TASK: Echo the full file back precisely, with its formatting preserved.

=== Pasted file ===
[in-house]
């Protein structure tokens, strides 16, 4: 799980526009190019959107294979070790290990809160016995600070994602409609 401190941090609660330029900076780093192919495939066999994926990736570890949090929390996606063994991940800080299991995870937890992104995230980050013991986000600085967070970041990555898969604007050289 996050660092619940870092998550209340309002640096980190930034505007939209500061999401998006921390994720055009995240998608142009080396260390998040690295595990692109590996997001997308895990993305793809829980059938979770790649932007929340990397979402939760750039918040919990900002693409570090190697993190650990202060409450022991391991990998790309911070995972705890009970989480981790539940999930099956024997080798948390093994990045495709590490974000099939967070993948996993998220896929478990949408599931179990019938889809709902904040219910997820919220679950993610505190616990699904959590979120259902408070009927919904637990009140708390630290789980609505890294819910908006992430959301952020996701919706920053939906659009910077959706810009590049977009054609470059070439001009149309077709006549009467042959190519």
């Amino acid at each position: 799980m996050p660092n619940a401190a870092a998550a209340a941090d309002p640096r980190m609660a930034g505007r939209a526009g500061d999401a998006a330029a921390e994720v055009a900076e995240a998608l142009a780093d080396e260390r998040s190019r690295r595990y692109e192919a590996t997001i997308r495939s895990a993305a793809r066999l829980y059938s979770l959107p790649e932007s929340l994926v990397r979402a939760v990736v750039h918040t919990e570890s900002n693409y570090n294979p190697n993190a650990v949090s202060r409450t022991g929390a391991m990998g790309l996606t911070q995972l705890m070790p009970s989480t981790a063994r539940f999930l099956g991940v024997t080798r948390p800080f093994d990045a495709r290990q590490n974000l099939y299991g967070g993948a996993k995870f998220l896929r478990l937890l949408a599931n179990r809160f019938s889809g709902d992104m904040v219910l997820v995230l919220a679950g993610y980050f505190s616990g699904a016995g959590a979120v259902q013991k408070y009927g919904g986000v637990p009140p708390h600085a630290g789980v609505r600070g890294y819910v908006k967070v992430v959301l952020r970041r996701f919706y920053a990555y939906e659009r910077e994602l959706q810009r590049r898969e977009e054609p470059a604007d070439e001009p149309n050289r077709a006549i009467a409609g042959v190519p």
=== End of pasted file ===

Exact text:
[in-house]
């Protein structure tokens, strides 16, 4: 799980526009190019959107294979070790290990809160016995600070994602409609 401190941090609660330029900076780093192919495939066999994926990736570890949090929390996606063994991940800080299991995870937890992104995230980050013991986000600085967070970041990555898969604007050289 996050660092619940870092998550209340309002640096980190930034505007939209500061999401998006921390994720055009995240998608142009080396260390998040690295595990692109590996997001997308895990993305793809829980059938979770790649932007929340990397979402939760750039918040919990900002693409570090190697993190650990202060409450022991391991990998790309911070995972705890009970989480981790539940999930099956024997080798948390093994990045495709590490974000099939967070993948996993998220896929478990949408599931179990019938889809709902904040219910997820919220679950993610505190616990699904959590979120259902408070009927919904637990009140708390630290789980609505890294819910908006992430959301952020996701919706920053939906659009910077959706810009590049977009054609470059070439001009149309077709006549009467042959190519």
């Amino acid at each position: 799980m996050p660092n619940a401190a870092a998550a209340a941090d309002p640096r980190m609660a930034g505007r939209a526009g500061d999401a998006a330029a921390e994720v055009a900076e995240a998608l142009a780093d080396e260390r998040s190019r690295r595990y692109e192919a590996t997001i997308r495939s895990a993305a793809r066999l829980y059938s979770l959107p790649e932007s929340l994926v990397r979402a939760v990736v750039h918040t919990e570890s900002n693409y570090n294979p190697n993190a650990v949090s202060r409450t022991g929390a391991m990998g790309l996606t911070q995972l705890m070790p009970s989480t981790a063994r539940f999930l099956g991940v024997t080798r948390p800080f093994d990045a495709r290990q590490n974000l099939y299991g967070g993948a996993k995870f998220l896929r478990l937890l949408a599931n179990r809160f019938s889809g709902d992104m904040v219910l997820v995230l919220a679950g993610y980050f505190s616990g699904a016995g959590a979120v259902q013991k408070y009927g919904g986000v637990p009140p708390h600085a630290g789980v609505r600070g890294y819910v908006k967070v992430v959301l952020r970041r996701f919706y920053a990555y939906e659009r910077e994602l959706q810009r590049r898969e977009e054609p470059a604007d070439e001009p149309n050289r077709a006549i009467a409609g042959v190519p």